The recent development of the RepRap, an open-source self-replicating rapid prototyper, has made 3-D polymer-based printers readily available to the public at low costs (<$500). The resultant uptake of 3-D printing technology enables for the first time mass-scale distributed digital manufacturing. RepRap variants currently fabricate objects primarily from acrylonitrile butadiene styrene (ABS) and polylactic acid (PLA), which have melting temperatures low enough to use in melt extrusion outside of a dedicated facility, while high enough for prints to retain their shape at average use temperatures. In order for RepRap printed parts to be useful for engineering applications the mechanical properties of printed parts must be known. This study quantifies the basic tensile strength and elastic modulus of printed components using realistic environmental conditions for standard users of a selection of open-source 3-D printers. The results find average tensile strengths of 28.5 MPa for ABS and 56.6 MPa for PLA with average elastic moduli of 1807 MPa for ABS and 3368 MPa for PLA. It is clear from these results that parts printed from tuned, low-cost, open-source RepRap 3-D printers can be considered as mechanically functional in tensile applications as those from commercial vendors.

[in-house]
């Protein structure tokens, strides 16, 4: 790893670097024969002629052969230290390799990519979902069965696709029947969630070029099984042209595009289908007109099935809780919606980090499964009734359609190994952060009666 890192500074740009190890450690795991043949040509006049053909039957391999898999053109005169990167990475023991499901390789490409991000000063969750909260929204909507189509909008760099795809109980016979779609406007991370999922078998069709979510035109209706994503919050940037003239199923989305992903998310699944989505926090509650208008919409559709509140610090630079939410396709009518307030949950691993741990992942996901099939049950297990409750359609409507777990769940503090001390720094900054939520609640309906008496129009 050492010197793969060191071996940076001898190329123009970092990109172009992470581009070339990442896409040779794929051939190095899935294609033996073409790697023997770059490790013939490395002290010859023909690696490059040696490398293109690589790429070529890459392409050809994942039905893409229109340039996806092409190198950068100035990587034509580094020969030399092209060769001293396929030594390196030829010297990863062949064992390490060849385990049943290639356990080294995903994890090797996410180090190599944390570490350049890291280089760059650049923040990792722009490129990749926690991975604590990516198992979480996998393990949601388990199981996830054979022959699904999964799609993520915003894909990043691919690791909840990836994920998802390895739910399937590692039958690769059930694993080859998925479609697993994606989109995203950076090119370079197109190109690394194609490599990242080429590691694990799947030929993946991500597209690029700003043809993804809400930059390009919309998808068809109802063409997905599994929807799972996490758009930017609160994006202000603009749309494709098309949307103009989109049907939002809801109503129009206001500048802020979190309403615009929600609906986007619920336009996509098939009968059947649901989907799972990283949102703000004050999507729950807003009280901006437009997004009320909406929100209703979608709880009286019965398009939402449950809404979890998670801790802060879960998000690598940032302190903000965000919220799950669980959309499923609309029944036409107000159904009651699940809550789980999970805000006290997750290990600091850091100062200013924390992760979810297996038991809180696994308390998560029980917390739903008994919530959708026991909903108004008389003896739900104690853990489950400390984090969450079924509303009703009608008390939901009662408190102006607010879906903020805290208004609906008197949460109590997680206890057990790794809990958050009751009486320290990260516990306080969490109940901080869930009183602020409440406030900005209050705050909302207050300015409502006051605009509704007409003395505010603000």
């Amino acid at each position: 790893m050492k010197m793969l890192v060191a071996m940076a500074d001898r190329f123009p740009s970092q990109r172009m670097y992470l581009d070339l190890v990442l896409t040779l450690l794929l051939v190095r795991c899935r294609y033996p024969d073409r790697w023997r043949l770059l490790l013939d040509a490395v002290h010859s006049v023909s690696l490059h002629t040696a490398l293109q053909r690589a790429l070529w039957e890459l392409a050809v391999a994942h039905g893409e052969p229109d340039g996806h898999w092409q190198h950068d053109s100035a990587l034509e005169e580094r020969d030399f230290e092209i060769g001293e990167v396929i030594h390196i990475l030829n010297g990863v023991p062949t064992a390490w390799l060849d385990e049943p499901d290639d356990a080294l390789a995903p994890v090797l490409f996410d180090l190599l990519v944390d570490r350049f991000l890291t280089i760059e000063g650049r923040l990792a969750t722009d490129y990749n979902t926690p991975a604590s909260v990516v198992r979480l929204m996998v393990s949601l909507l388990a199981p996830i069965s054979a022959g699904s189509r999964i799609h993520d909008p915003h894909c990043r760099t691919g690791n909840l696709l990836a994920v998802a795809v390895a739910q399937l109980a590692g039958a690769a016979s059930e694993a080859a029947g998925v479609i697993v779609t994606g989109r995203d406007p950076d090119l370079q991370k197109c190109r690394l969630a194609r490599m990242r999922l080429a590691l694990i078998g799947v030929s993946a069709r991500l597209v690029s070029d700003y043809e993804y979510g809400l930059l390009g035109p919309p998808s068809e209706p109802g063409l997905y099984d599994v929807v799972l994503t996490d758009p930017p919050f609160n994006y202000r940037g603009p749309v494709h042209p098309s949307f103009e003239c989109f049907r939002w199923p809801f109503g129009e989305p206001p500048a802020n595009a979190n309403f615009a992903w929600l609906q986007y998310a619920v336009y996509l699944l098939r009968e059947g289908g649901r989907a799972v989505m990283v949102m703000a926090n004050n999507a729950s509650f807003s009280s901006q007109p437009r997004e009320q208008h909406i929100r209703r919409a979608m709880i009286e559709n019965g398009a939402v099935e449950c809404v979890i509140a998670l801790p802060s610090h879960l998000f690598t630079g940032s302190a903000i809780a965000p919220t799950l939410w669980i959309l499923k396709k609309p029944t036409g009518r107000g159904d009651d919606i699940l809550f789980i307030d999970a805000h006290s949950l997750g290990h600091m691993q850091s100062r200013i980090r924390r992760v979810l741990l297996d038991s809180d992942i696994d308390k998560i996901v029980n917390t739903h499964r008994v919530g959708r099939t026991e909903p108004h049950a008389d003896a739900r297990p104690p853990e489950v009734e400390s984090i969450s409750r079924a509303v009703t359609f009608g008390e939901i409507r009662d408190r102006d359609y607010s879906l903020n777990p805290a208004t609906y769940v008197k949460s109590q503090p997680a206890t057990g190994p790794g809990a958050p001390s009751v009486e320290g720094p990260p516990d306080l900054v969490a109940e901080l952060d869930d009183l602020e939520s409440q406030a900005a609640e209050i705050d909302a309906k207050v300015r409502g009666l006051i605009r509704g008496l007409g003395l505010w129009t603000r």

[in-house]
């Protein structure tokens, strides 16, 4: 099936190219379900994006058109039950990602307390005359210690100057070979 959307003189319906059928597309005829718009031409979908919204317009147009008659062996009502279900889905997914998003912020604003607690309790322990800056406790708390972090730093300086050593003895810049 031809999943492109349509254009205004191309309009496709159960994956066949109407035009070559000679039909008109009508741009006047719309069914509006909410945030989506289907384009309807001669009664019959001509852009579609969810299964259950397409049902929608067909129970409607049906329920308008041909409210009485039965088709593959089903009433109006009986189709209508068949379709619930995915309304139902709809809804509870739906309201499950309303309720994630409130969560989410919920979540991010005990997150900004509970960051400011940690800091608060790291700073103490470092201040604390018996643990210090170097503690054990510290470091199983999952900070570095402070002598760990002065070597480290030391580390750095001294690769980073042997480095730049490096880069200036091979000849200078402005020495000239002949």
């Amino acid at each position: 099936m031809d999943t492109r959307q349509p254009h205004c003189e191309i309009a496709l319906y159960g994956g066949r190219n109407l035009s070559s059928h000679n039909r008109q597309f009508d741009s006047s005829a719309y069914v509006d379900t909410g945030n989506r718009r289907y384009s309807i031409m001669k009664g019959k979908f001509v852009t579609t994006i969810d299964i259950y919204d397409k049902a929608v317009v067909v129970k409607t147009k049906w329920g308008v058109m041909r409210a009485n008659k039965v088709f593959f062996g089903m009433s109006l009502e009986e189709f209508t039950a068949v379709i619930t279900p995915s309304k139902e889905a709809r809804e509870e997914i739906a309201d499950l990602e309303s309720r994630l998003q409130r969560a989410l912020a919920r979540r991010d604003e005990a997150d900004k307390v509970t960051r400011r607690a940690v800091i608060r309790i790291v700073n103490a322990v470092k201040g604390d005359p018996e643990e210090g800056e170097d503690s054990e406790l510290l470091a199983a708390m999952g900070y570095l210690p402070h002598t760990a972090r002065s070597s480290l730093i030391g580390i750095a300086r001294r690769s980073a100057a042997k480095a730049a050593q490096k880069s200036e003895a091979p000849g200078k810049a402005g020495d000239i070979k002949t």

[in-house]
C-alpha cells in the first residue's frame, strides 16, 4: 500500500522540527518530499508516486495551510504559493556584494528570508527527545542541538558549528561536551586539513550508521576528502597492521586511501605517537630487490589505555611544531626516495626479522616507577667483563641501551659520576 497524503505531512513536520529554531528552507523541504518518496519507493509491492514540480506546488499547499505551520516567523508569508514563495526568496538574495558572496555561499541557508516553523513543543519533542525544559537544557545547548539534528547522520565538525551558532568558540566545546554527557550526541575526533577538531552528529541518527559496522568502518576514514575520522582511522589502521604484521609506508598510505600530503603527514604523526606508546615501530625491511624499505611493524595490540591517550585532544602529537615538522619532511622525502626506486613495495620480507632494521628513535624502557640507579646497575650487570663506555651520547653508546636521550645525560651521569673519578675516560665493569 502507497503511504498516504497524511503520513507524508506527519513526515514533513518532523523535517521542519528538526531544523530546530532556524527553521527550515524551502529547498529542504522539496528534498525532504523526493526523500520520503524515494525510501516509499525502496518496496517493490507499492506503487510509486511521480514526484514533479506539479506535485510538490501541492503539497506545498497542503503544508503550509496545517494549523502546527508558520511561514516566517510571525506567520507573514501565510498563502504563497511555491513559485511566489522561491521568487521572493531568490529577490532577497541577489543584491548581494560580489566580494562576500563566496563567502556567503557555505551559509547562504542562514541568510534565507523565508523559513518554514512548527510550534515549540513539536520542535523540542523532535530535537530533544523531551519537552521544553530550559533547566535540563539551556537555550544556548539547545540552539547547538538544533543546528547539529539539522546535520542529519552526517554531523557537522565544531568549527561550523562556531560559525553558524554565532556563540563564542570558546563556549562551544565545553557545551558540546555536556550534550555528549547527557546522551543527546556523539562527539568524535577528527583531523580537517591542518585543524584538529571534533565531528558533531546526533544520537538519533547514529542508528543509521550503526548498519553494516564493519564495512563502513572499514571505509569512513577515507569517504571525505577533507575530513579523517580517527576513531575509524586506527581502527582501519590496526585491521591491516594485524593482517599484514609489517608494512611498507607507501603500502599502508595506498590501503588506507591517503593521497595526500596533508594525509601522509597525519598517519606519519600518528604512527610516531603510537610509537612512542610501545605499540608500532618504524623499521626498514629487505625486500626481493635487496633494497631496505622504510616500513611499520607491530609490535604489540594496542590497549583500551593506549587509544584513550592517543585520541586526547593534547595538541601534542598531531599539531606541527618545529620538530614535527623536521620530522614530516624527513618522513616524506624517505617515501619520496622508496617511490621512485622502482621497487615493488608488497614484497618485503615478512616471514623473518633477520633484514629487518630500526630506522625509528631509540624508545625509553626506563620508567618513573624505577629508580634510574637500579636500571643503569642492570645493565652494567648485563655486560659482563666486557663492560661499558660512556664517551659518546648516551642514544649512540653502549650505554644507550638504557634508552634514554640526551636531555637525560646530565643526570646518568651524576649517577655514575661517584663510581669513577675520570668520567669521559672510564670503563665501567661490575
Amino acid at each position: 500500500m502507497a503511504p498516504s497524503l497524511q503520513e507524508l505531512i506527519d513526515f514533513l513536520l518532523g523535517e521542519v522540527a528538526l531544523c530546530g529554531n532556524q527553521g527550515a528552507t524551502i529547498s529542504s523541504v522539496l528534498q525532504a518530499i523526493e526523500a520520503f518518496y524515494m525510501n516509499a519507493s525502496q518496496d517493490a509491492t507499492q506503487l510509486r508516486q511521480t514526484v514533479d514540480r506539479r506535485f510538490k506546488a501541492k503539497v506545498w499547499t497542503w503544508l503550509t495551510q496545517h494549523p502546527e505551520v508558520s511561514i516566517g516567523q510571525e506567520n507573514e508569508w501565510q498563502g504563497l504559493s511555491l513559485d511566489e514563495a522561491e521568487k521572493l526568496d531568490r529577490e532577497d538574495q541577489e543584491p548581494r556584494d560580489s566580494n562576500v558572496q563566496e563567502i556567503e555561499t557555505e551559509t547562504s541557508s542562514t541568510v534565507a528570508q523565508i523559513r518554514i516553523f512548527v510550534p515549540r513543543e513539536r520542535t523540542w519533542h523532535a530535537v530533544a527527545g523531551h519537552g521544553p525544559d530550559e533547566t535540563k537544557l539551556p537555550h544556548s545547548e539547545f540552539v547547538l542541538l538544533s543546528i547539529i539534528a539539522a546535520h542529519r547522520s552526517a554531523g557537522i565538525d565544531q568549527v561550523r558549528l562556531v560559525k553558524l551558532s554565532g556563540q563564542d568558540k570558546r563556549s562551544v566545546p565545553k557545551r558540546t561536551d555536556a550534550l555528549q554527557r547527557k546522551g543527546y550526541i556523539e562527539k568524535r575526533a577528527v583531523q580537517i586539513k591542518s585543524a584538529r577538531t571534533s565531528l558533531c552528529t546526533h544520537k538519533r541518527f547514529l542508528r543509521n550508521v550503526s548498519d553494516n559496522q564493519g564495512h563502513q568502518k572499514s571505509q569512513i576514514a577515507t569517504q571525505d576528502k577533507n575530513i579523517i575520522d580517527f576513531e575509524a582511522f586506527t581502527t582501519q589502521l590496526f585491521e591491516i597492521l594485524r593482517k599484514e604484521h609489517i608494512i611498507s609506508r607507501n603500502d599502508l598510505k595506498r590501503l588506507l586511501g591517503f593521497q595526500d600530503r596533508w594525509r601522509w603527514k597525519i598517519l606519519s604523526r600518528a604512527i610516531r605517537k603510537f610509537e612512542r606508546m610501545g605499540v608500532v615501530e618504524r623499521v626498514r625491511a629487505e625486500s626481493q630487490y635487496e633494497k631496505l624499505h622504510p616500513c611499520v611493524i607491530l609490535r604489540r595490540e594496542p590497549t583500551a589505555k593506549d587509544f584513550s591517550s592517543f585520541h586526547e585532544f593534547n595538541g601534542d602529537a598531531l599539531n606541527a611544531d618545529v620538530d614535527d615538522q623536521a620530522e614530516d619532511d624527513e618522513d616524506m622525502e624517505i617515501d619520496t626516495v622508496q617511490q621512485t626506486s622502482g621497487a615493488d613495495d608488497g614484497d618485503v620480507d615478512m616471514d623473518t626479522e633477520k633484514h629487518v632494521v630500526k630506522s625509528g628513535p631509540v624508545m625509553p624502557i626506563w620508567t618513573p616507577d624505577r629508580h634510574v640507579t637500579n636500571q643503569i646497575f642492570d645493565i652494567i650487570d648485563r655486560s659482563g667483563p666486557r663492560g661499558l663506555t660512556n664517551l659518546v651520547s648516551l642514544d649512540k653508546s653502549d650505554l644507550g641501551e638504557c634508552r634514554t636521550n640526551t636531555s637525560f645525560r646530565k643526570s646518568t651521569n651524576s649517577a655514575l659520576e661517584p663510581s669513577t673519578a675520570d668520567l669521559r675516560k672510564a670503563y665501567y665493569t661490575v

- Low costs enable mass-scale distributed digital manufacturing in ABS, PLA.
- Average tensile strengths of 28.5 MPa for ABS and 56.6 MPa for PLA.
- Average elastic moduli of 1807 MPA for ABS and 3368 MPa for PLA.
- RepRaps are as mechanically functional as commercial 3-D printers
They used this model for tensile strength testing:
Study page on Appropedia with more details:
Study on Academia.org: